By Peter Moreira, founder of Entrevestor
As in all startup ecosystems, there’s a crying need for more capital and coding talent on Canada’s East Coast. But in terms of structural improvements that would lead to economic growth, the region most needs expertise in helping established companies to scale.
To get an idea of the potential of Atlantic Canada’s startup community, consider a company like Kinduct Technologies. This Halifax-based tech startup assembled a library of medical information, accessible on a single platform, and has sold the product to a range of professional and college sports teams, such as the New York Rangers and the University of Louisville Cardinals. Kinduct’s sales growth has averaged 518 per cent over three years.
“It is a little skewed of course because of our first year,” said Kinduct CEO Travis McDonough, referring to a year of 1,380 percent growth. That was followed by years with 69 percent and 107 percent increases in sales.
Kinduct is one of the more successful East Coast startups, but it’s not the only one with significant and growing traction. There are now about 80 Atlantic Canadian high-growth innovation companies with annual sales of more than $100,000 and growing. Also, according to data collected by Entrevestor, the average revenue growth in 2014 of all startups in the region was 38.5 percent, following growth of 30 percent in 2013.
Entrevestor is mainly a news service – it covers startups in Atlantic Canada and, more recently, Kitchener-Waterloo. However, it also collects data on startups in the Atlantic region and last year polled 153 of them, with 122 startups providing revenue data.
What Entrevestor found is an extremely young startup community, with 55 percent of the companies less than four years old. More than 40 percent of the startups are pre-revenue. The community really only began to develop after social media analytics company Radian6 sold out to Salesforce.com for $326 million in 2011 – a deal that ignited interest in tech in the region. Now, the regional accelerator Propel ICT is aiming to launch 420 new companies over five years.
The fact that company formation is so strong in Atlantic Canada is nothing to sneeze at. The players in the ecosystem had to overcome considerable obstacles for this to happen. With the exception of a few notable billionaires, Atlantic Canada has a weak tradition in entrepreneurship, and economic growth in the Maritimes has rarely (if ever) topped 1 percent per year in this century. Also, the four provinces historically have had a poor record of working together to support economic initiatives.
Inspired by private sector leadership and the example set by Propel co-founder Gerry Pond, Atlantic Canada’s founders, funders and support agencies have created a unified startup community spanning four provinces and two time zones. How vast is this geographic area? If you’re in Fredericton, you can drive or fly to Toronto in half the time it takes you to get to St. John’s.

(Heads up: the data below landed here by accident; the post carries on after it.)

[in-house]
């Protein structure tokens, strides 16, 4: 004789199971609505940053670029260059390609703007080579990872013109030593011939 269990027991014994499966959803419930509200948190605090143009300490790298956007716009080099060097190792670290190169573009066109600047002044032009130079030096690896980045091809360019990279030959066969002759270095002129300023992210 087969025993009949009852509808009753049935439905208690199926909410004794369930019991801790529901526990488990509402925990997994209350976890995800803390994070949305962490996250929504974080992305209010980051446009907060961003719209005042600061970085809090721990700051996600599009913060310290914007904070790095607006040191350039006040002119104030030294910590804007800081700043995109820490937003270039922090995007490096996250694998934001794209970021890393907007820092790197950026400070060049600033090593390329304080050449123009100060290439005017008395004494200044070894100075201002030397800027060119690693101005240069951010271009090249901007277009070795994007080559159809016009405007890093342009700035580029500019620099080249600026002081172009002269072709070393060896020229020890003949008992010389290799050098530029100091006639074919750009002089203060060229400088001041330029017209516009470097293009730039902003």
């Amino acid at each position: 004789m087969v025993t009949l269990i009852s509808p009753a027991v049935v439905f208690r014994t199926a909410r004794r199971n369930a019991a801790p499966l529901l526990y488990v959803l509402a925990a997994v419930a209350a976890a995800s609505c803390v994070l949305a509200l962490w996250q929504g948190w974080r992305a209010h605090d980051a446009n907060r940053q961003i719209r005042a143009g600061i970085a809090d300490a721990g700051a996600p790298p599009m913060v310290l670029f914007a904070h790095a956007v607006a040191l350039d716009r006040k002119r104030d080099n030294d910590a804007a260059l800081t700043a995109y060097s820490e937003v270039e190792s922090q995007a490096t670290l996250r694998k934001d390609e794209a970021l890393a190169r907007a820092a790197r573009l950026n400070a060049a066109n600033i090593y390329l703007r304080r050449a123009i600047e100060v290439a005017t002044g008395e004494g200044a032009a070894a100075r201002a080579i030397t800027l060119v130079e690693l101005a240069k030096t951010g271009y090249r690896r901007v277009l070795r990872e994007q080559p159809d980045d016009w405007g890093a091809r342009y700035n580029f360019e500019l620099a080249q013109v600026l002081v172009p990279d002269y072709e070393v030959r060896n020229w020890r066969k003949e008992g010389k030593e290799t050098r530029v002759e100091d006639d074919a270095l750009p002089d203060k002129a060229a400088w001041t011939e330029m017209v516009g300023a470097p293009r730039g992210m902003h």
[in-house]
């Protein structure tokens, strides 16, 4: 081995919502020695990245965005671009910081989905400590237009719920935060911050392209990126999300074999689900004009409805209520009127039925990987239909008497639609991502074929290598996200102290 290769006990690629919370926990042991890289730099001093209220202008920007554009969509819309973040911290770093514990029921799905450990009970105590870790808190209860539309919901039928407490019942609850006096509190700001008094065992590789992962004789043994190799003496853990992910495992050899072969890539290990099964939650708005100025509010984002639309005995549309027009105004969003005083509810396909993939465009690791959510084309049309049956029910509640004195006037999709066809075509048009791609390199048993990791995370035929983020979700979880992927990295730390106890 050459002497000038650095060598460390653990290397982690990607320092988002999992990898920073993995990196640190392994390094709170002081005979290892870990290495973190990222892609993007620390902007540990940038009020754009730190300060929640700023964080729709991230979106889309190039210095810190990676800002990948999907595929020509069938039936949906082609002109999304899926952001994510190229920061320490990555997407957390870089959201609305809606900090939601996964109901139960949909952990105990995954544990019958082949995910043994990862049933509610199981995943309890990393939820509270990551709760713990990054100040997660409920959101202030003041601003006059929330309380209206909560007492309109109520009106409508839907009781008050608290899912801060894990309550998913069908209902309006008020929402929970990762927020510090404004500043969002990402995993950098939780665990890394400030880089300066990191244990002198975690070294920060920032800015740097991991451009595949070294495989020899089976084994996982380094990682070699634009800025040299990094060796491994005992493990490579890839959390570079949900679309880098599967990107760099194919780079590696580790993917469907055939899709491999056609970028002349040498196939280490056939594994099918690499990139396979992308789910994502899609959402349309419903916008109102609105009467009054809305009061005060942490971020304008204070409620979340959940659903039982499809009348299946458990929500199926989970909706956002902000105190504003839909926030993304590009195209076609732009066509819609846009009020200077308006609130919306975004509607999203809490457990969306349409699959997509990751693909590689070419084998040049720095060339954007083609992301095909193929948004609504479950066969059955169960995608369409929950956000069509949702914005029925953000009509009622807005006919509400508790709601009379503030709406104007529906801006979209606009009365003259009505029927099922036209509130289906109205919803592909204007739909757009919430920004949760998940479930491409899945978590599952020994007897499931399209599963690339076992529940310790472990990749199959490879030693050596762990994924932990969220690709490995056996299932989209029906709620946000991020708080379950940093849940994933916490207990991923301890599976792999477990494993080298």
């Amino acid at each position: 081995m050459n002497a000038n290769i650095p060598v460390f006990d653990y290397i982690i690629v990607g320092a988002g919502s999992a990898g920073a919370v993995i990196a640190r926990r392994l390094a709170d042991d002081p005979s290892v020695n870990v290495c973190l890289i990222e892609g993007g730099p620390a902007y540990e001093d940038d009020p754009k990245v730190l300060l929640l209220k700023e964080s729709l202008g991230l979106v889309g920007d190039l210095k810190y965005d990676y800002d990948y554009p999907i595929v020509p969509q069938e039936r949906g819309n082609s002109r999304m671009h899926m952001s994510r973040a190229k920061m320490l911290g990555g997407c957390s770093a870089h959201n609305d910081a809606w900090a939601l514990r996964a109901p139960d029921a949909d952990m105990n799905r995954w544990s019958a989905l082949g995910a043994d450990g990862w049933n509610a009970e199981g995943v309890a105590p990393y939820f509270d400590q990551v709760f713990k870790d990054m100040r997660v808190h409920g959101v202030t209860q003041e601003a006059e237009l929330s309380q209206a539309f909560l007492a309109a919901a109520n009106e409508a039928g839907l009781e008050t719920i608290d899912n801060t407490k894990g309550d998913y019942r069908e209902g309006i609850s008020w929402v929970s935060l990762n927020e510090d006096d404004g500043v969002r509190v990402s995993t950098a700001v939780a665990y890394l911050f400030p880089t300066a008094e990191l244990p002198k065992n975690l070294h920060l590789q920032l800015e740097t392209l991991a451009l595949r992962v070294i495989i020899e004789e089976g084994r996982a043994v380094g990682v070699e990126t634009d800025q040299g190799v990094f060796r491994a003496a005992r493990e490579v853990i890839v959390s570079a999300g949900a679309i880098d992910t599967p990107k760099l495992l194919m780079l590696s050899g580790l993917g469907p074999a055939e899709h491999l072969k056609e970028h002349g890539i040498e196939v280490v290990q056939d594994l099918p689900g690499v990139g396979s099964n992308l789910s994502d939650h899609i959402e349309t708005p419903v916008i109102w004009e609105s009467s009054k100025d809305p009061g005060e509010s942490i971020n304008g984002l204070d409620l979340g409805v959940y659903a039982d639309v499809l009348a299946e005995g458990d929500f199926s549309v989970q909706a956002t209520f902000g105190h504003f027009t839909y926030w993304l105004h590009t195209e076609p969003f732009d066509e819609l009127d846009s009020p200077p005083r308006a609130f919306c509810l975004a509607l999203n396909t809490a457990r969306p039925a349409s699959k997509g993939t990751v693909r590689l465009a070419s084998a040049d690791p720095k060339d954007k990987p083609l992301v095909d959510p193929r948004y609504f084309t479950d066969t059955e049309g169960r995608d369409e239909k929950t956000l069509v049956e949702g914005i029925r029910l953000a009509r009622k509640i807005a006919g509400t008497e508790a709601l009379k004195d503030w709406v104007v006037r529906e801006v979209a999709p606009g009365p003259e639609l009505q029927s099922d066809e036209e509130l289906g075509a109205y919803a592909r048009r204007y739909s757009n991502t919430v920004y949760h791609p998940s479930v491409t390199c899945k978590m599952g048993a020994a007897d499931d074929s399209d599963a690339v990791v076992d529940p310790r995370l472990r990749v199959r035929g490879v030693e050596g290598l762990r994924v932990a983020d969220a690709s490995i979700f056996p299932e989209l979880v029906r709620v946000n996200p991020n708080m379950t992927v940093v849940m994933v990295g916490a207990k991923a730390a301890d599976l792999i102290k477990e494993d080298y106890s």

The cornerstone of this pan-regional ecosystem is Propel. Working with local partners, the accelerator held four different cohorts this summer. Six companies ready for seed investment met at the Venn Centre in Moncton, while 27 earlier-stage companies went through programs at Planet Hatch in Fredericton, Volta Labs in Halifax, and Common Ground in St. John’s. Propel’s accelerator program is complemented by a range of academic programs like Dalhousie University’s Launch Dal, St. Mary’s University’s Master of Technology, Entrepreneurship &Innovation (MTEI) program, and the University of New Brunswick’s Technology Management & Entrepreneurship (TME) programs. Good programs? You bet.
But they are targeted at early-stage companies, and more needs to be done for the dozens of ventures like Kinduct that have solid traction and need to scale. They include Dartmouth-based multi-channel marketing platform SimplyCast; St. John’s-based film production software company Celtx; and Moncton-based Industrial Internet of Things company RtTech Software.
Entrevestor has been reporting recently on the Kitchener-Waterloo ecosystem and the lessons from that region are striking. The Communitech Rev program focuses on sales growth, and the most recent CAIP funding will develop programs for later stage companies. Atlantic Canada needs to implement similar programs.
The process is beginning. The Volta startup house in Halifax has recently doubled in size, which has allowed for more late-stage companies to benefit from its offices and programs. Propel is examining how to do more with its graduate companies and Pond offered $500,000 to any university that comes up with a program in international technology sales. An announcement by Pond and a university is expected soon and should benefit scaling startups.
Investments like these open doors to valuable expertise, motivation, and inspiration for Atlantic Canada’s entrepreneurs. Everyone from early-stage to established startups stands to benefit, which will foster a stronger and more cohesive startup community overall. Potential is bubbling in Atlantic Canada. It’s time to unleash it.
Peter Moreira is the founder of Entrevestor (www.entrevestor.com), which provides daily news on the startup communities in Atlantic Canada and Kitchener-Waterloo. Leave your email address at the bottom of our home page to receive our daily updates.